26. The method according to claim 1, wherein said silicone varnish has a viscosity at 25 C. of from 3,000 centistokes to 80,000 centistokes.
27. The method according to claim 1, wherein said toner has a weight average particle diameter of from 3 μm to 15 μm.
28. The method according to claim 27, wherein said toner has a weight average particle diameter of from 4 μm to 9 μm.
29. The method according to claim 1, wherein said aggregate is contained in an amount of from 0.03 part by weight to 5 parts by weight based on 100 parts by weight of the toner.
30. The method according to claim 1, wherein said aggregate is contained in an amount of from 0.05 part by weight to 2 parts by weight based on 100 parts by weight of the toner.
31. The method according to claim 1, wherein said silicone oil has a viscosity at 25 C. of from 3500 to 12000 centistokes.
32. The method according to claim 1, wherein said aggregate has a dissolving matter in a quantity of 27% by weight to 76% by weight as measured by Soxhlet extraction using chloroform.
33. The method according to claim 1, wherein said aggregate holds the silicone oil in an amount of from 30% by weight to 80% by weight.
34. The method according to claim 1, wherein said aggregate is contained in an amount of from 0.05 part by weight to 2 parts by weight based on 100 parts by weight of the toner, holds the silicone oil in an amount of from 30% by weight to 80% by weight, and has a dissolving matter in a quantity of 27% by weight to 76% by weight as measured by Soxhlet extraction using chloroform.
35. The method according to claim 34, wherein said aggregate has a BET specific surface area of from 0.05 m2 /g to 30 m2 /g and said silicone oil has a viscosity at 25 C. of from 3000 to 80000 centistokes.
36. A developer for developing electrostatic images, comprising 100 parts by weight of a toner and 0.01 part by weight to 10 parts by weight of an aggregate of fine particles,
said aggregate holds a silicone compound selected from the group consisting of a silicone oil and a silicone varnish, in an amount of from 20% by weight to 90% by weight, and has a dissolving matter in a quantity not less than 10% by weight as measured by Soxhlet extraction using chloroform.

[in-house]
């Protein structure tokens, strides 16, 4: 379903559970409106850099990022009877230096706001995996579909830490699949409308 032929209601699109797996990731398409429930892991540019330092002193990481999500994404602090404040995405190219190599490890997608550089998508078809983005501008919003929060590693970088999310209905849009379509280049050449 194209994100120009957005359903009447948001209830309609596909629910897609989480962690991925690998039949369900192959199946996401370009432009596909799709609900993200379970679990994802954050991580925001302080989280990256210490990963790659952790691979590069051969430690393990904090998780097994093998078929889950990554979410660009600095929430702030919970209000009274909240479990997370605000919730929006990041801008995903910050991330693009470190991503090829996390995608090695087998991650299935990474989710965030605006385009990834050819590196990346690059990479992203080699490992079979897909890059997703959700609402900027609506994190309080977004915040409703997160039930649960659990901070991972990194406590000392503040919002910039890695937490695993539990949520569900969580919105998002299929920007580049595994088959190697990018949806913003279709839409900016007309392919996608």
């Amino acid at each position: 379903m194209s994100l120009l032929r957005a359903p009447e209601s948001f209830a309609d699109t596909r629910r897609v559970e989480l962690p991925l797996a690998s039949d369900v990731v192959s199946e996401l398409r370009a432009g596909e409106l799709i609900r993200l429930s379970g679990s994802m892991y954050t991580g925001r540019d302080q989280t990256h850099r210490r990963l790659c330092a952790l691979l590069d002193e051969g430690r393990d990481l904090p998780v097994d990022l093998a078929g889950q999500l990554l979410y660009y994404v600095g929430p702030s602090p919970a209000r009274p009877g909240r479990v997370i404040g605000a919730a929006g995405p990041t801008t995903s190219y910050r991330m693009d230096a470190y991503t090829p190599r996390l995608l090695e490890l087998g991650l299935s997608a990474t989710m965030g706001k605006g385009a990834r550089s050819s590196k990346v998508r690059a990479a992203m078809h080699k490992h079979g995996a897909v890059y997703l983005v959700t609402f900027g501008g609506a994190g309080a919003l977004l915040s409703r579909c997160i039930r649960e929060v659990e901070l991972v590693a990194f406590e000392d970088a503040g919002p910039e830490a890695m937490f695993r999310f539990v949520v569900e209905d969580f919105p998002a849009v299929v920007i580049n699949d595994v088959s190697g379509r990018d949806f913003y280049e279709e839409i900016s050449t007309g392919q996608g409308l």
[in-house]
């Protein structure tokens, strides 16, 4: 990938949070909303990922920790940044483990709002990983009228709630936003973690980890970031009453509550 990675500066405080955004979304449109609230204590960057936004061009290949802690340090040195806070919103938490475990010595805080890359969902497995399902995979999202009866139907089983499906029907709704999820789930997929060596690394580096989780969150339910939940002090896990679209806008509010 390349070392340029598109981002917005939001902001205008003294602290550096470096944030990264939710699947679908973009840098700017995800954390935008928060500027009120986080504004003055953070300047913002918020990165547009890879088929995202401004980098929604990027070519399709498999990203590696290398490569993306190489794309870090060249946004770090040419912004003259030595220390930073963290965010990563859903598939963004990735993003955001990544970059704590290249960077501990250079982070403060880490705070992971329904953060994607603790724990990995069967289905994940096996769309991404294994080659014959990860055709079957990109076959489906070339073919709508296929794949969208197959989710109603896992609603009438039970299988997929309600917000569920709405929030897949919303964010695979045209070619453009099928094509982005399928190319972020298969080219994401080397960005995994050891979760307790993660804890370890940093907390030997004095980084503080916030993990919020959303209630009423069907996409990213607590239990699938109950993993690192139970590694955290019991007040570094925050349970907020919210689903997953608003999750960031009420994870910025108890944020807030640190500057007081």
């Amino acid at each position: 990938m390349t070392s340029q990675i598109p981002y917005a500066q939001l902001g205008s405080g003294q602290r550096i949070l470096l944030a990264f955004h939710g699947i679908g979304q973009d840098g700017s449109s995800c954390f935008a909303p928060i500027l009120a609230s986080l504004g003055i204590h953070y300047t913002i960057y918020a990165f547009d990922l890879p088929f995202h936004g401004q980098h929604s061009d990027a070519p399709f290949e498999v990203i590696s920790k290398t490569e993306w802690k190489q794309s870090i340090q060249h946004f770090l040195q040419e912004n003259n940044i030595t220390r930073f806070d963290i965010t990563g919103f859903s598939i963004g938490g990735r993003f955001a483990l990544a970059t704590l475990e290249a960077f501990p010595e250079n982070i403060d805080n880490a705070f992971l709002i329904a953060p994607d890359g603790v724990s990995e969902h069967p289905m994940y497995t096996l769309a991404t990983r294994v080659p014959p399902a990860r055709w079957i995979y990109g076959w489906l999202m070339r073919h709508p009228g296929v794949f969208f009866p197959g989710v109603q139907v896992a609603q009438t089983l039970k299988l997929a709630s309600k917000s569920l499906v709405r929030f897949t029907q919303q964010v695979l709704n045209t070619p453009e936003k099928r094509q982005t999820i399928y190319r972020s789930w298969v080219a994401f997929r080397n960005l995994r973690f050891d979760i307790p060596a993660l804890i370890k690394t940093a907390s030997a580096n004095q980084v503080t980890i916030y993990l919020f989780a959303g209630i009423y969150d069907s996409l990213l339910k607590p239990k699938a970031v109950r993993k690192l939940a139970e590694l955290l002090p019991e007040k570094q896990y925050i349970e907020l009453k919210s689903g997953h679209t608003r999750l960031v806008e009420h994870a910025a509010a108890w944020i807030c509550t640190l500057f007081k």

37. The developer according to claim 36, wherein said aggregate has a BET specific surface area of from 0.01 m2 /g to 50 m2 /g.
38. The developer according to claim 37, wherein said aggregate holds the silicone compound in an amount of from 27% by weight to 85% by weight.
39. The developer according to claim 36, wherein said aggregate has a BET specific surface area of from 0.05 m2 /g to 30 m2 /g.
40. The developer according to claim 36, wherein said aggregate has a BET specific surface area of from 0.05 m2 /g to 30 m2 /g and is contained in an amount of from 0.01 part by weight to 10 parts by weight based on 100 parts by weight of the toner, and a fine silica powder having a BET specific surface area of from 50 m2 /g to 400 m2 /g is further contained in an amount of from 0.01 part by weight to 8 parts by weight based on 100 parts by weight of the toner.
41. The developer according to claim 36, wherein said aggregate has a BET specific surface area of from 0.05 m2 /g to 30 m2 /g and is contained in an amount of from 0.01 part by weight to 10 parts by weight based on 100 parts by weight of the toner, and a fine titanium oxide powder is further contained in an amount of from 0.01 part by weight to 8 parts by weight based on 100 parts by weight of the toner.
42. The developer according to claim 36, wherein said fine particles are formed of an inorganic compound.
43. The developer according to claim 42, wherein said inorganic compound is a metal oxide.
44. The developer according to claim 43, wherein said metal oxide is silicon oxide.
45. The developer according to claim 43, wherein said metal oxide is aluminum oxide.
46. The developer according to claim 43, wherein said metal oxide is titanium oxide.
47. The developer according to claim 43, wherein said metal oxide is a composite oxide formed of silicon and aluminum.
48. The developer according to claim 43, wherein said metal oxide is a double oxide formed of silicon and titanium.
49. The developer according to claim 43, wherein said metal oxide is a double oxide formed of aluminum and titanium.
50. The developer according to claim 36, wherein said fine particles are formed of a resin.
51. The developer according to claim 36, wherein said silicone oil has a viscosity at 25 C. of from 50 centistokes to 200,000 centistokes.
52. The developer according to claim 51, wherein said silicone oil has a viscosity at 25 C. of from 500 centistokes to 150,000 centistokes.
53. The developer according to claim 52, wherein said silicone oil has a viscosity at 25 C. of from 3,000 centistokes to 80,000 centistokes.
54. The developer according to claim 36, wherein said silicone varnish has a viscosity at 25 C. of from 50 centistokes to 200,000 centistokes.
55. The developer according to claim 36, wherein said silicone varnish has a viscosity at 25 C. of from 3,000 centistokes to 80,000 centistokes.
56. The developer according to claim 36, wherein said toner has a weight average particle diameter of from 3 μm to 15 μm.
57. The developer according to claim 56, wherein said toner has a weight average particle diameter of from 4 μm to 9 μm.